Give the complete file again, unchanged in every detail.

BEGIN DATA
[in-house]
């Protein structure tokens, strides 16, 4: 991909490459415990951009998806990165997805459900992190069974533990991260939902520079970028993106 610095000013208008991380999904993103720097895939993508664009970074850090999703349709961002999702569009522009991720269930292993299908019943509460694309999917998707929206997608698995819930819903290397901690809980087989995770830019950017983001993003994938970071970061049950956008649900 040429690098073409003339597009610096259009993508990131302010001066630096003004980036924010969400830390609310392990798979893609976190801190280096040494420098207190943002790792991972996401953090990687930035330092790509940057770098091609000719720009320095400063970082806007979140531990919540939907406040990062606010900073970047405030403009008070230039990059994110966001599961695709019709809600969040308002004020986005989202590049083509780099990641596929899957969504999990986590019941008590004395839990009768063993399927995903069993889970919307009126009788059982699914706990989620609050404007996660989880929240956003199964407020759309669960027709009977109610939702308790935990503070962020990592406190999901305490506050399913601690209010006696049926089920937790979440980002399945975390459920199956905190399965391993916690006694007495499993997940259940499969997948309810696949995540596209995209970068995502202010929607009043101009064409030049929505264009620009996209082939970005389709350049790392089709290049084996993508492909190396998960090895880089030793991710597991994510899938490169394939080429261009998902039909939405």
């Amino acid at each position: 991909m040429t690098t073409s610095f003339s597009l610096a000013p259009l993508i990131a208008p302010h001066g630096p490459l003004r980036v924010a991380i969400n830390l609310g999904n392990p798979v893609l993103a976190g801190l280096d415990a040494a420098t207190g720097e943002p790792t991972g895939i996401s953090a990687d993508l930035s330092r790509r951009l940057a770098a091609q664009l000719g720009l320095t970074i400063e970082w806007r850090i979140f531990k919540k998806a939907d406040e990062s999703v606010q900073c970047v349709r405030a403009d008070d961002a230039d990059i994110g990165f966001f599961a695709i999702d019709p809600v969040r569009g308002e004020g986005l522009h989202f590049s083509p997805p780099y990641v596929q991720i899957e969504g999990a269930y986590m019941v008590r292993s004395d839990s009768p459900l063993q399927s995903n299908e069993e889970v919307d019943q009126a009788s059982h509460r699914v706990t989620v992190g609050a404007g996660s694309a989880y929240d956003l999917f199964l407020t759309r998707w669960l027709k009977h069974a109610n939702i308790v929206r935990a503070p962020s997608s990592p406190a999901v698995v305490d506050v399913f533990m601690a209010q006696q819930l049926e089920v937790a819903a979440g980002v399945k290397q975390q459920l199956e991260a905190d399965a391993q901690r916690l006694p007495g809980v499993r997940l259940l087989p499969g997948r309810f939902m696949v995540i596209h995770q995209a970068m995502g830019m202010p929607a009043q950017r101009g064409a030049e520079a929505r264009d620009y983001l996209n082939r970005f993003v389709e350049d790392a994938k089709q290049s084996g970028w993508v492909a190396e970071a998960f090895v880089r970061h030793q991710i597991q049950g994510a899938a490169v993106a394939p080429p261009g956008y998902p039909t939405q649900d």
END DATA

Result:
[in-house]
């Protein structure tokens, strides 16, 4: 991909490459415990951009998806990165997805459900992190069974533990991260939902520079970028993106 610095000013208008991380999904993103720097895939993508664009970074850090999703349709961002999702569009522009991720269930292993299908019943509460694309999917998707929206997608698995819930819903290397901690809980087989995770830019950017983001993003994938970071970061049950956008649900 040429690098073409003339597009610096259009993508990131302010001066630096003004980036924010969400830390609310392990798979893609976190801190280096040494420098207190943002790792991972996401953090990687930035330092790509940057770098091609000719720009320095400063970082806007979140531990919540939907406040990062606010900073970047405030403009008070230039990059994110966001599961695709019709809600969040308002004020986005989202590049083509780099990641596929899957969504999990986590019941008590004395839990009768063993399927995903069993889970919307009126009788059982699914706990989620609050404007996660989880929240956003199964407020759309669960027709009977109610939702308790935990503070962020990592406190999901305490506050399913601690209010006696049926089920937790979440980002399945975390459920199956905190399965391993916690006694007495499993997940259940499969997948309810696949995540596209995209970068995502202010929607009043101009064409030049929505264009620009996209082939970005389709350049790392089709290049084996993508492909190396998960090895880089030793991710597991994510899938490169394939080429261009998902039909939405």
């Amino acid at each position: 991909m040429t690098t073409s610095f003339s597009l610096a000013p259009l993508i990131a208008p302010h001066g630096p490459l003004r980036v924010a991380i969400n830390l609310g999904n392990p798979v893609l993103a976190g801190l280096d415990a040494a420098t207190g720097e943002p790792t991972g895939i996401s953090a990687d993508l930035s330092r790509r951009l940057a770098a091609q664009l000719g720009l320095t970074i400063e970082w806007r850090i979140f531990k919540k998806a939907d406040e990062s999703v606010q900073c970047v349709r405030a403009d008070d961002a230039d990059i994110g990165f966001f599961a695709i999702d019709p809600v969040r569009g308002e004020g986005l522009h989202f590049s083509p997805p780099y990641v596929q991720i899957e969504g999990a269930y986590m019941v008590r292993s004395d839990s009768p459900l063993q399927s995903n299908e069993e889970v919307d019943q009126a009788s059982h509460r699914v706990t989620v992190g609050a404007g996660s694309a989880y929240d956003l999917f199964l407020t759309r998707w669960l027709k009977h069974a109610n939702i308790v929206r935990a503070p962020s997608s990592p406190a999901v698995v305490d506050v399913f533990m601690a209010q006696q819930l049926e089920v937790a819903a979440g980002v399945k290397q975390q459920l199956e991260a905190d399965a391993q901690r916690l006694p007495g809980v499993r997940l259940l087989p499969g997948r309810f939902m696949v995540i596209h995770q995209a970068m995502g830019m202010p929607a009043q950017r101009g064409a030049e520079a929505r264009d620009y983001l996209n082939r970005f993003v389709e350049d790392a994938k089709q290049s084996g970028w993508v492909a190396e970071a998960f090895v880089r970061h030793q991710i597991q049950g994510a899938a490169v993106a394939p080429p261009g956008y998902p039909t939405q649900d």